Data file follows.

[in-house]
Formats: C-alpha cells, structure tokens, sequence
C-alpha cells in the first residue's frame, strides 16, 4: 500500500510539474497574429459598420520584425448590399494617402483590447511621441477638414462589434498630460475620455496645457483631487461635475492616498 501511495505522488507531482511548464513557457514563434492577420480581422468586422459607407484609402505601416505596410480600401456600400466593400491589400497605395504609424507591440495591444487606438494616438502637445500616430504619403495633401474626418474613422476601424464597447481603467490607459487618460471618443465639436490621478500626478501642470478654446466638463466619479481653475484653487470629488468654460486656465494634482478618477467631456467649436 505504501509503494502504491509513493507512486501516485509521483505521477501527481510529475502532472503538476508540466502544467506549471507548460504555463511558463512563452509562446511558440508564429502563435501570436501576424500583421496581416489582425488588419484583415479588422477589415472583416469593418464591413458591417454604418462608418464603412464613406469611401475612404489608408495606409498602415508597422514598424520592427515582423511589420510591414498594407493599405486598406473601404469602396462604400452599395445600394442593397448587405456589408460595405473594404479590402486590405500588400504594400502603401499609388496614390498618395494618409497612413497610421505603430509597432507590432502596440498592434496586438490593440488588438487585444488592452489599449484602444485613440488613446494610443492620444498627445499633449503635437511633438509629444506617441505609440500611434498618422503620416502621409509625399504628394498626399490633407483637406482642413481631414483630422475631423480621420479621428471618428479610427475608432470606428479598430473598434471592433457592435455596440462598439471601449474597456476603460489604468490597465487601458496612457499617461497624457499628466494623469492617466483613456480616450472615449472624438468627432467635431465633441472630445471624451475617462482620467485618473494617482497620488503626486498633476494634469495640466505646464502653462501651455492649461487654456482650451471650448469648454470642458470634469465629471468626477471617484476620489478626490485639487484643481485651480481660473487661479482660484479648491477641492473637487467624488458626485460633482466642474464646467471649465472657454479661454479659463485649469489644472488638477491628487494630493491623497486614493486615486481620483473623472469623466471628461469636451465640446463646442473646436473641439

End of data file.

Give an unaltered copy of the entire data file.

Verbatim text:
[in-house]
Formats: C-alpha cells, structure tokens, sequence
C-alpha cells in the first residue's frame, strides 16, 4: 500500500510539474497574429459598420520584425448590399494617402483590447511621441477638414462589434498630460475620455496645457483631487461635475492616498 501511495505522488507531482511548464513557457514563434492577420480581422468586422459607407484609402505601416505596410480600401456600400466593400491589400497605395504609424507591440495591444487606438494616438502637445500616430504619403495633401474626418474613422476601424464597447481603467490607459487618460471618443465639436490621478500626478501642470478654446466638463466619479481653475484653487470629488468654460486656465494634482478618477467631456467649436 505504501509503494502504491509513493507512486501516485509521483505521477501527481510529475502532472503538476508540466502544467506549471507548460504555463511558463512563452509562446511558440508564429502563435501570436501576424500583421496581416489582425488588419484583415479588422477589415472583416469593418464591413458591417454604418462608418464603412464613406469611401475612404489608408495606409498602415508597422514598424520592427515582423511589420510591414498594407493599405486598406473601404469602396462604400452599395445600394442593397448587405456589408460595405473594404479590402486590405500588400504594400502603401499609388496614390498618395494618409497612413497610421505603430509597432507590432502596440498592434496586438490593440488588438487585444488592452489599449484602444485613440488613446494610443492620444498627445499633449503635437511633438509629444506617441505609440500611434498618422503620416502621409509625399504628394498626399490633407483637406482642413481631414483630422475631423480621420479621428471618428479610427475608432470606428479598430473598434471592433457592435455596440462598439471601449474597456476603460489604468490597465487601458496612457499617461497624457499628466494623469492617466483613456480616450472615449472624438468627432467635431465633441472630445471624451475617462482620467485618473494617482497620488503626486498633476494634469495640466505646464502653462501651455492649461487654456482650451471650448469648454470642458470634469465629471468626477471617484476620489478626490485639487484643481485651480481660473487661479482660484479648491477641492473637487467624488458626485460633482466642474464646467471649465472657454479661454479659463485649469489644472488638477491628487494630493491623497486614493486615486481620483473623472469623466471628461469636451465640446463646442473646436473641439